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Companies involved in the design, development, manufacturing, assembling and distribution of products face a wide range of risks that don’t always fit into standard insurance programs. No matter what type of manufacturing operation you’re looking to insure, AmWINS has access to markets that offer a broad range of coverages to protect against claims arising from product liability and recalls, business interruption, stock throughput and many other exposures. Annually, our team of manufacturing and distribution insurance specialists place more than $831 million in premium.
The dedicated product recall team collaborates with both domestic and international insurance markets to better identify potential product recall exposures before they happen, and offers individualized programs to assist your clients in addressing their specific needs. They specialize in coverage for food & beverage manufacturing/processing, non-food consumer finished goods, component part manufacturers, consumer goods distributors – food/non-food, consumer goods importers, and auto parts.
As a company, we have built specialized solutions for unique problems, and our manufacturing/distribution practice uses the expertise of our London-based colleagues at THB Group to market on behalf of our U.S. retail clients. This gives our retail partners the assurance that we are using the full resources within the AmWINS organization to solve their clients’ problems.
As a result of the COVID-19 crisis, our industry is facing a broad array of challenges that impact insureds of every size and in every industry. In the first of a series of webinars, we hear from an economist on the financial impacts of COVID-19 and what we can expect in the future. This webinar is intended to complement your conversations with clients about how to plan for the next 12 to 24 months.
The Casualty market’s response to COVID-19 is continuously evolving. With a wide array of factors already impacting this sector pre-crisis, segments of the Casualty marketplace are responding to the pandemic differently. In this article, our industry specialists share overall themes in the Casualty market and take a closer look at how various segments are being impacted.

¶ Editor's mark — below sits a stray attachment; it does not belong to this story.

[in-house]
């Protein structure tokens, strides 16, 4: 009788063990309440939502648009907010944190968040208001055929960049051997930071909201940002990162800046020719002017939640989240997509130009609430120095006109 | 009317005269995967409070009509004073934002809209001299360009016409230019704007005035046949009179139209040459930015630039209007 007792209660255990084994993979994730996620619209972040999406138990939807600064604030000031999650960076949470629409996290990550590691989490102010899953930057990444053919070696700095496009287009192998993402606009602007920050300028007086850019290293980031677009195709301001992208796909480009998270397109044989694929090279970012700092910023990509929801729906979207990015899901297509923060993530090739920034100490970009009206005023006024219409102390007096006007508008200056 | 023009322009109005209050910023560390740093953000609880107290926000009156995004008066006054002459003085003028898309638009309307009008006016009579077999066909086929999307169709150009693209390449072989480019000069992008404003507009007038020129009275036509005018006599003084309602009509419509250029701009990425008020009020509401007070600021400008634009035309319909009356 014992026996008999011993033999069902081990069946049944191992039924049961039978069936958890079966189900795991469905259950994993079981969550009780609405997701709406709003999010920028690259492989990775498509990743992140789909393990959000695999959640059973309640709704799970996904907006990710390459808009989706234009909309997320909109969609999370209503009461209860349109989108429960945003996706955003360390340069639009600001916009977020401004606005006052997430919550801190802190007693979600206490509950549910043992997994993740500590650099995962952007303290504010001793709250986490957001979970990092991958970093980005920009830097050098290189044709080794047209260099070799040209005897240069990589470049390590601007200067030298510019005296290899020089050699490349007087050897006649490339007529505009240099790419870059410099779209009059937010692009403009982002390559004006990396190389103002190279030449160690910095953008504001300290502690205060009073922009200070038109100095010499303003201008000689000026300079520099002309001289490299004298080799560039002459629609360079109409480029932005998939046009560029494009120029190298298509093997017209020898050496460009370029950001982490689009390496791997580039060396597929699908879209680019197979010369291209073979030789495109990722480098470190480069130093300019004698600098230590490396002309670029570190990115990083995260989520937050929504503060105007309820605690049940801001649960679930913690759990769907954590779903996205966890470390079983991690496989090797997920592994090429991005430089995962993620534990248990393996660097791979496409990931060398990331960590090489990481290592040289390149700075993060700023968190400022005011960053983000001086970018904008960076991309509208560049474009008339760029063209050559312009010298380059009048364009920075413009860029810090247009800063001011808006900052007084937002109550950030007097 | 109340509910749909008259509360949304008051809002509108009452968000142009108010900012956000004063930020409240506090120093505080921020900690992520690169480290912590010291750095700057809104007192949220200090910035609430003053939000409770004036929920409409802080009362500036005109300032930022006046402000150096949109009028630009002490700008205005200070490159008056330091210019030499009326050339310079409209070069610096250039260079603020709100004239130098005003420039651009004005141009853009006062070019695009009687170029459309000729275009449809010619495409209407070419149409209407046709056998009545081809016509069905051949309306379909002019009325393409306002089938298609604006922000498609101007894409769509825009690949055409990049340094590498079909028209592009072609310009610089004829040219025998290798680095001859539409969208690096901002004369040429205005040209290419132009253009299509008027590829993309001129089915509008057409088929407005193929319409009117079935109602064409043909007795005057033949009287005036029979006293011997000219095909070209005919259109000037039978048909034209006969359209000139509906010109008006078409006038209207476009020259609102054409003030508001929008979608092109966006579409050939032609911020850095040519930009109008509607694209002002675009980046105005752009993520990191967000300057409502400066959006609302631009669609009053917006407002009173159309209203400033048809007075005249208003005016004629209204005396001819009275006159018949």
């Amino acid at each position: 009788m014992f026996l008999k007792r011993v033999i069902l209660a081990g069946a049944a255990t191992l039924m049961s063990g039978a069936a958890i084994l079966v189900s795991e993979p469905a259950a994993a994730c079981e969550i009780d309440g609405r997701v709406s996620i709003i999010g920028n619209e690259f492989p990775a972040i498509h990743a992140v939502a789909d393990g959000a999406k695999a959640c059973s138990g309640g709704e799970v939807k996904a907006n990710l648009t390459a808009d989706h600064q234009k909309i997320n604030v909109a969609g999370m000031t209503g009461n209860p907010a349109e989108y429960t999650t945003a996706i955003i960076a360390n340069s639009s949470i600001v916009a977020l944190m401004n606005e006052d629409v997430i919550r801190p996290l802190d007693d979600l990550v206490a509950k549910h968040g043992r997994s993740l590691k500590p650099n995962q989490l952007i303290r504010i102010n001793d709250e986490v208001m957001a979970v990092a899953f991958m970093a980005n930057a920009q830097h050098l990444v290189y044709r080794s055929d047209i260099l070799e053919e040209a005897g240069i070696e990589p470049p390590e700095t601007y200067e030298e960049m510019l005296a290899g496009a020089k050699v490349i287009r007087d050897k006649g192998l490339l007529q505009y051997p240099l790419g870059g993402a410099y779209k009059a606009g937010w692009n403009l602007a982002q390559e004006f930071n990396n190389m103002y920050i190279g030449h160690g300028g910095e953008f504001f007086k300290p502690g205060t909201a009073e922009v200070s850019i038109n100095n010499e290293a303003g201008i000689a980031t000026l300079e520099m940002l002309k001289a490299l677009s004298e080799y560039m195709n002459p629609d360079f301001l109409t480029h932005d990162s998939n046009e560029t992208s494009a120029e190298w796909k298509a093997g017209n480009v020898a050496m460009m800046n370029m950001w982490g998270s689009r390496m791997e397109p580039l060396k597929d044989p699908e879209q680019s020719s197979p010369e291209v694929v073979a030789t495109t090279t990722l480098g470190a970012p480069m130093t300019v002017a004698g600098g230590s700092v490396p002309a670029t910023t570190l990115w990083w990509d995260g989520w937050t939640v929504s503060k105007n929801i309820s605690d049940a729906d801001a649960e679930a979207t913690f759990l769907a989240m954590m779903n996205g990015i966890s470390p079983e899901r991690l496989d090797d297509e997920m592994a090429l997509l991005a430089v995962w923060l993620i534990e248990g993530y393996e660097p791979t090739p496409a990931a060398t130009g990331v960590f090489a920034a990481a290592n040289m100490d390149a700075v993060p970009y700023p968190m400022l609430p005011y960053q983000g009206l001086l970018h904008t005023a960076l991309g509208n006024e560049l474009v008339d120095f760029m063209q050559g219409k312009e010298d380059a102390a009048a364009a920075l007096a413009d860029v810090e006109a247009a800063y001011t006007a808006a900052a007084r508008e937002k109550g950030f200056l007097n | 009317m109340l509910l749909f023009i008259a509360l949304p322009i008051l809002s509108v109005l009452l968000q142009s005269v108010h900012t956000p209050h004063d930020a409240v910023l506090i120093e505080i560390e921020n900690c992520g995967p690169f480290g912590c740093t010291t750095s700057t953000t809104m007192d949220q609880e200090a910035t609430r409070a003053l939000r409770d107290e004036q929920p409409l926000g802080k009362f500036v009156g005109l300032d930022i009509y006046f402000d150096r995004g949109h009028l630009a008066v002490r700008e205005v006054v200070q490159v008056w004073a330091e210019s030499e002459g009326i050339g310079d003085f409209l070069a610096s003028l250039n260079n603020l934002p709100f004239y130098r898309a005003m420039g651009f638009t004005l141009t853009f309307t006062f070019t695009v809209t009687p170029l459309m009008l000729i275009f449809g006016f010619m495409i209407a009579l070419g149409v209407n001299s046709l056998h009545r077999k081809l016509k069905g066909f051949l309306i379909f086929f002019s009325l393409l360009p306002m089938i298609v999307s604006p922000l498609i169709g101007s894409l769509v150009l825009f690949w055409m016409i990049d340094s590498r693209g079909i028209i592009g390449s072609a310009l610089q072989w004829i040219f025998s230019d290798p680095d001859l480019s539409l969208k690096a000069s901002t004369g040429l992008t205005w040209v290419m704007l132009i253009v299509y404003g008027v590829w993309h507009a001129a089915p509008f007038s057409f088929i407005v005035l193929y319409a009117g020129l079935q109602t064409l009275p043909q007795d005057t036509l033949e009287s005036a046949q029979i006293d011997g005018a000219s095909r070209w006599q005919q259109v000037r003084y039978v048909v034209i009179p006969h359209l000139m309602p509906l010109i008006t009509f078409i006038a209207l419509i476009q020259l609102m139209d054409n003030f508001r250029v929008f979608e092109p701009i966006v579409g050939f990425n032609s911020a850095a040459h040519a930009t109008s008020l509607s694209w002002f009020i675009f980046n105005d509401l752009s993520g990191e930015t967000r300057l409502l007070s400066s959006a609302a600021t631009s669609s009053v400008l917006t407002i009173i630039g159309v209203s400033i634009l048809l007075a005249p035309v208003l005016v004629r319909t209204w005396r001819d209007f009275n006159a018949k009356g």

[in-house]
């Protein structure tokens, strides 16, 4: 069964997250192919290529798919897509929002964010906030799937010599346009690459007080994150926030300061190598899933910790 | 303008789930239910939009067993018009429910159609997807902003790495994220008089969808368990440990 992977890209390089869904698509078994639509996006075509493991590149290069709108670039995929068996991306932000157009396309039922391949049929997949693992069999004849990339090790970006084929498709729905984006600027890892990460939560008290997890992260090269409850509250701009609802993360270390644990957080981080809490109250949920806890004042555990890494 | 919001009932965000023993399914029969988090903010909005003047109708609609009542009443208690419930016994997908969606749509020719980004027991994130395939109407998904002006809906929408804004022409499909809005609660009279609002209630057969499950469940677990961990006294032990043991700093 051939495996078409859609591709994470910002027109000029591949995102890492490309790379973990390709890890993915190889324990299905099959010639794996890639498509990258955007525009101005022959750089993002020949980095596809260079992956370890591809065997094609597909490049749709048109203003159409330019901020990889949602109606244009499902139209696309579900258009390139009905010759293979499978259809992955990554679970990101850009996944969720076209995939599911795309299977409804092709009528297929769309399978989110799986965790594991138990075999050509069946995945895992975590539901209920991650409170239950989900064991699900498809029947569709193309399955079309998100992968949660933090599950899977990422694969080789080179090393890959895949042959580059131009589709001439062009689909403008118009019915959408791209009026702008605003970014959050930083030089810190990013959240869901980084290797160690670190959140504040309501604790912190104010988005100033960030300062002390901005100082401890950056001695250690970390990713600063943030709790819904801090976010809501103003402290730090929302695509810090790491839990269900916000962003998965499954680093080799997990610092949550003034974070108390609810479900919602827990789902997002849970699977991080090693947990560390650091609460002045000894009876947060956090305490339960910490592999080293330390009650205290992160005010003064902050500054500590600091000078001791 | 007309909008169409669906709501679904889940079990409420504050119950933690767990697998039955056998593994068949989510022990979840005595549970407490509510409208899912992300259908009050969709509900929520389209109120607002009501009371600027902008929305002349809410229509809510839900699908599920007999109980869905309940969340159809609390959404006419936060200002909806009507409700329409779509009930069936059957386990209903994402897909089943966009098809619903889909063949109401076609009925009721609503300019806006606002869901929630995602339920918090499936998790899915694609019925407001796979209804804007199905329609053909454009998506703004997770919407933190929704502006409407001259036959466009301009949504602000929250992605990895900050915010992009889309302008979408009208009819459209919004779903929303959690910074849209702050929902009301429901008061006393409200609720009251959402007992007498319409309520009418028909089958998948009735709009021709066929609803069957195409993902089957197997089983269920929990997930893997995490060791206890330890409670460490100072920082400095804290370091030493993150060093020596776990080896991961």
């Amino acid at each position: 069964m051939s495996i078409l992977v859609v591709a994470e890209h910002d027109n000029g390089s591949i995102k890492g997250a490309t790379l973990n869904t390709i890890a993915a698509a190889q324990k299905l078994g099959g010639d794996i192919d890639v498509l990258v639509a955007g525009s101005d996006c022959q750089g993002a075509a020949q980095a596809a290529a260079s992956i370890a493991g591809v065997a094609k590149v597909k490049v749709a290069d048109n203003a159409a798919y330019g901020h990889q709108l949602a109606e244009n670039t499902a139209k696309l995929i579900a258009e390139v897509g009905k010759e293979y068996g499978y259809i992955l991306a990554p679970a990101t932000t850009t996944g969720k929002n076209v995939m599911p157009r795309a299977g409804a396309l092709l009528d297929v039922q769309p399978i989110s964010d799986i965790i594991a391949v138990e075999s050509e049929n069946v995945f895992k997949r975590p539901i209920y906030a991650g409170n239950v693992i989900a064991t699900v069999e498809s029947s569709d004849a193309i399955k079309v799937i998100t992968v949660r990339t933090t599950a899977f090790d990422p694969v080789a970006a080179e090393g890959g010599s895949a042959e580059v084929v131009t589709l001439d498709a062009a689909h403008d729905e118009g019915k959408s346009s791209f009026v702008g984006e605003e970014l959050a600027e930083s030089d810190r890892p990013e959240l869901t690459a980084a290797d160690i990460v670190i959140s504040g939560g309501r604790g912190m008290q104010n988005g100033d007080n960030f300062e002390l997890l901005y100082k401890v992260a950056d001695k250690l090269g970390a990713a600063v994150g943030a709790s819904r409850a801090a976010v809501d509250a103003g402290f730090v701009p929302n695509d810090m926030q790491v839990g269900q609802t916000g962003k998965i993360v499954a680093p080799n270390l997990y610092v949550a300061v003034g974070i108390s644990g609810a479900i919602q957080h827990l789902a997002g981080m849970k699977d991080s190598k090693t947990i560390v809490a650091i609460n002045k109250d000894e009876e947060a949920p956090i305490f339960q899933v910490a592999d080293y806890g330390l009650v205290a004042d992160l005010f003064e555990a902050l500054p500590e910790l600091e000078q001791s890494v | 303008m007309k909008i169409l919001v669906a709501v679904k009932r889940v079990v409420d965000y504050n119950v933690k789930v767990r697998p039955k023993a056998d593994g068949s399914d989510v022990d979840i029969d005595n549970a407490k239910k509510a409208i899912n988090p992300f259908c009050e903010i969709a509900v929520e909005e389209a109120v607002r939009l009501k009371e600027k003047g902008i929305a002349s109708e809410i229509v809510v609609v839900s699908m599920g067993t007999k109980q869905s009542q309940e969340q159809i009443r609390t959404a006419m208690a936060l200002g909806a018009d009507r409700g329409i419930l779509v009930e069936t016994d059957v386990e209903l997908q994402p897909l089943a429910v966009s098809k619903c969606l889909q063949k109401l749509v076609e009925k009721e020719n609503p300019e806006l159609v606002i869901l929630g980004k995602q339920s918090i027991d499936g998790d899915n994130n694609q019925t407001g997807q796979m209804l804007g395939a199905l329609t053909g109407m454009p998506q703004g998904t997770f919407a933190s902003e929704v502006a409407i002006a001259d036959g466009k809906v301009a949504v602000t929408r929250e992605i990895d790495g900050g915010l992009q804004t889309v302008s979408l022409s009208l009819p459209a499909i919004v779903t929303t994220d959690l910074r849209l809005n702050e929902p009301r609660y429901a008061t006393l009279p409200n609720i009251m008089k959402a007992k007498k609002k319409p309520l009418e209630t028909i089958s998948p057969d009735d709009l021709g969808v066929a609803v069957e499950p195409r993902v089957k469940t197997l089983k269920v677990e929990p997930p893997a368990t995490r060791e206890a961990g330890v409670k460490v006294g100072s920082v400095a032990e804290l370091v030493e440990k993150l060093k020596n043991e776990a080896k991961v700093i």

There are few exceptions to the hardening market faced by casualty buyers, and conditions are expected to last through the first half of 2020 and potentially beyond. In this quarter’s article we examine many facets of the current casualty market and the potential impact on your business.
In November 2018, the FDA released new guidance on how and why it will utilize its statutory power to mandate recalls under the Food Safety Modernization Act (FSMA). To adapt to the new requirements, companies face a financial burden related to improving technology and allocating appropriate labor. This article provides insight into the FSMA and the importance of an insurance policy that responds to government intervention and mandated recalls.
Many businesses that depend on the export and import of goods contract with freight forwarders to manage the intricate logistics of international trade. As the number of freight forwarders operating in the United States continues to grow and their roles continue to expand, new risks are being generated that require quick adaptation and innovative underwriting solutions. This article identifies the ever-evolving risks that freight forwarders face and explores coverage options for this growing market.
The push for underwriting profitability continues to drive hardening in the property market. Conservative limit deployment, increased reinsurance pricing and loss creep continue to influence the property space. Wholesalers and retailers that specialize and collaborate are best positioned to succeed in our current marketplace.
The number of food contamination recalls continues to grow at a record-setting pace. In large part, the exponential increase in food recalls is a result of government regulatory bodies’ growing use of Whole Genome Sequencing (WGS) to identify the source of the contaminants. This article discusses the revolutionary impact of WGS on the food production industry.
The manufacturing industry contributed to over 12% of the U.S. economy in 2015, and this number is expected to increase. While new growth in production and sales is a positive development for businesses, it may also open the door to an elevated and often misunderstood insurance risk: financial damages not caused by bodily injury or property damage.
Ingredient manufacturers sell their product to other manufacturers who use it to make other products, some of which are ingredients themselves. This positions ingredient manufacturers uniquely in the event of a recall, since they may need to indemnify large financial losses sustained by multiple third parties.